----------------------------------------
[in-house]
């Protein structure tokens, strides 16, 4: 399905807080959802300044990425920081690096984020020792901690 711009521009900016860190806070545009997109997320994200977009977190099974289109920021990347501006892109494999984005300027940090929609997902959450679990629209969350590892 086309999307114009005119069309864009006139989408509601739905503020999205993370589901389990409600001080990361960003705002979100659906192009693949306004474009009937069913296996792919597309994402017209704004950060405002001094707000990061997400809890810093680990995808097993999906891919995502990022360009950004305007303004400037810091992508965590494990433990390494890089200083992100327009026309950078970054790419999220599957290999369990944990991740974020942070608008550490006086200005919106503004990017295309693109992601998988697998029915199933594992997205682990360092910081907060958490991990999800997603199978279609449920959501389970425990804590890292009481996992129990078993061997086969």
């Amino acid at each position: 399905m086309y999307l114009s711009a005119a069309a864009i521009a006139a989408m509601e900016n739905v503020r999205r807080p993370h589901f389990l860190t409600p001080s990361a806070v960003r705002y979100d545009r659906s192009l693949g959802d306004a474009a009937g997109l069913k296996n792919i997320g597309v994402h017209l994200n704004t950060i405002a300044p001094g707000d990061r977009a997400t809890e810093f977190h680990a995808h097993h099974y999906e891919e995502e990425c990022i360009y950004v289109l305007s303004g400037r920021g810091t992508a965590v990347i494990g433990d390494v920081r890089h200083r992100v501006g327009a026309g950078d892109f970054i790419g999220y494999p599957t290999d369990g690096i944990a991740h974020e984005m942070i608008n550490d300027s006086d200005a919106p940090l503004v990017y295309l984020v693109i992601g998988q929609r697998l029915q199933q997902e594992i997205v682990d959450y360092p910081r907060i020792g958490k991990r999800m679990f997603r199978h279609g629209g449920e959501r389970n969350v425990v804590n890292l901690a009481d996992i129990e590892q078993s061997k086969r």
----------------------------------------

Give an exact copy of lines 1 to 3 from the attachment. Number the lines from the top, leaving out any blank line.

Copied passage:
[in-house]
């Protein structure tokens, strides 16, 4: 399905807080959802300044990425920081690096984020020792901690 711009521009900016860190806070545009997109997320994200977009977190099974289109920021990347501006892109494999984005300027940090929609997902959450679990629209969350590892 086309999307114009005119069309864009006139989408509601739905503020999205993370589901389990409600001080990361960003705002979100659906192009693949306004474009009937069913296996792919597309994402017209704004950060405002001094707000990061997400809890810093680990995808097993999906891919995502990022360009950004305007303004400037810091992508965590494990433990390494890089200083992100327009026309950078970054790419999220599957290999369990944990991740974020942070608008550490006086200005919106503004990017295309693109992601998988697998029915199933594992997205682990360092910081907060958490991990999800997603199978279609449920959501389970425990804590890292009481996992129990078993061997086969």
């Amino acid at each position: 399905m086309y999307l114009s711009a005119a069309a864009i521009a006139a989408m509601e900016n739905v503020r999205r807080p993370h589901f389990l860190t409600p001080s990361a806070v960003r705002y979100d545009r659906s192009l693949g959802d306004a474009a009937g997109l069913k296996n792919i997320g597309v994402h017209l994200n704004t950060i405002a300044p001094g707000d990061r977009a997400t809890e810093f977190h680990a995808h097993h099974y999906e891919e995502e990425c990022i360009y950004v289109l305007s303004g400037r920021g810091t992508a965590v990347i494990g433990d390494v920081r890089h200083r992100v501006g327009a026309g950078d892109f970054i790419g999220y494999p599957t290999d369990g690096i944990a991740h974020e984005m942070i608008n550490d300027s006086d200005a919106p940090l503004v990017y295309l984020v693109i992601g998988q929609r697998l029915q199933q997902e594992i997205v682990d959450y360092p910081r907060i020792g958490k991990r999800m679990f997603r199978h279609g629209g449920e959501r389970n969350v425990v804590n890292l901690a009481d996992i129990e590892q078993s061997k086969r």